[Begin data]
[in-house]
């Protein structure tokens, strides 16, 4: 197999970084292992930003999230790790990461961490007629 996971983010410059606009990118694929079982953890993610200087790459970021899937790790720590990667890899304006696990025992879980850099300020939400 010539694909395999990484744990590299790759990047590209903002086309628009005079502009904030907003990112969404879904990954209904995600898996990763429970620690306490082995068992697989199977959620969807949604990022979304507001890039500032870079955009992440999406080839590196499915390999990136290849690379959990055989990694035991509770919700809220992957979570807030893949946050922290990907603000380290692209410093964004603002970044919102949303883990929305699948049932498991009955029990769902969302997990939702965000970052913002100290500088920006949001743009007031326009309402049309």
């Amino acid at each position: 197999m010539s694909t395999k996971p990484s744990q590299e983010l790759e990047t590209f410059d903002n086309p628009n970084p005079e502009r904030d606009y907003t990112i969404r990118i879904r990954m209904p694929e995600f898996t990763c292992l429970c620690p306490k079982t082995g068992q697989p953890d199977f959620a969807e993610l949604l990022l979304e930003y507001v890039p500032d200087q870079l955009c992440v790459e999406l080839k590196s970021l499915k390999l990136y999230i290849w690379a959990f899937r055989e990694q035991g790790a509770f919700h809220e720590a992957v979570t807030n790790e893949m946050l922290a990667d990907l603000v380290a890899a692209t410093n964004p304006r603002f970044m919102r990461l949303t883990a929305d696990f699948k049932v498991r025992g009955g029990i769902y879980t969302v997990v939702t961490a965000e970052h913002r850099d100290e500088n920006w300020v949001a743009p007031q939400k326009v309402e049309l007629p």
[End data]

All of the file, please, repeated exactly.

[in-house]
């Protein structure tokens, strides 16, 4: 197999970084292992930003999230790790990461961490007629 996971983010410059606009990118694929079982953890993610200087790459970021899937790790720590990667890899304006696990025992879980850099300020939400 010539694909395999990484744990590299790759990047590209903002086309628009005079502009904030907003990112969404879904990954209904995600898996990763429970620690306490082995068992697989199977959620969807949604990022979304507001890039500032870079955009992440999406080839590196499915390999990136290849690379959990055989990694035991509770919700809220992957979570807030893949946050922290990907603000380290692209410093964004603002970044919102949303883990929305699948049932498991009955029990769902969302997990939702965000970052913002100290500088920006949001743009007031326009309402049309």
């Amino acid at each position: 197999m010539s694909t395999k996971p990484s744990q590299e983010l790759e990047t590209f410059d903002n086309p628009n970084p005079e502009r904030d606009y907003t990112i969404r990118i879904r990954m209904p694929e995600f898996t990763c292992l429970c620690p306490k079982t082995g068992q697989p953890d199977f959620a969807e993610l949604l990022l979304e930003y507001v890039p500032d200087q870079l955009c992440v790459e999406l080839k590196s970021l499915k390999l990136y999230i290849w690379a959990f899937r055989e990694q035991g790790a509770f919700h809220e720590a992957v979570t807030n790790e893949m946050l922290a990667d990907l603000v380290a890899a692209t410093n964004p304006r603002f970044m919102r990461l949303t883990a929305d696990f699948k049932v498991r025992g009955g029990i769902y879980t969302v997990v939702t961490a965000e970052h913002r850099d100290e500088n920006w300020v949001a743009p007031q939400k326009v309402e049309l007629p």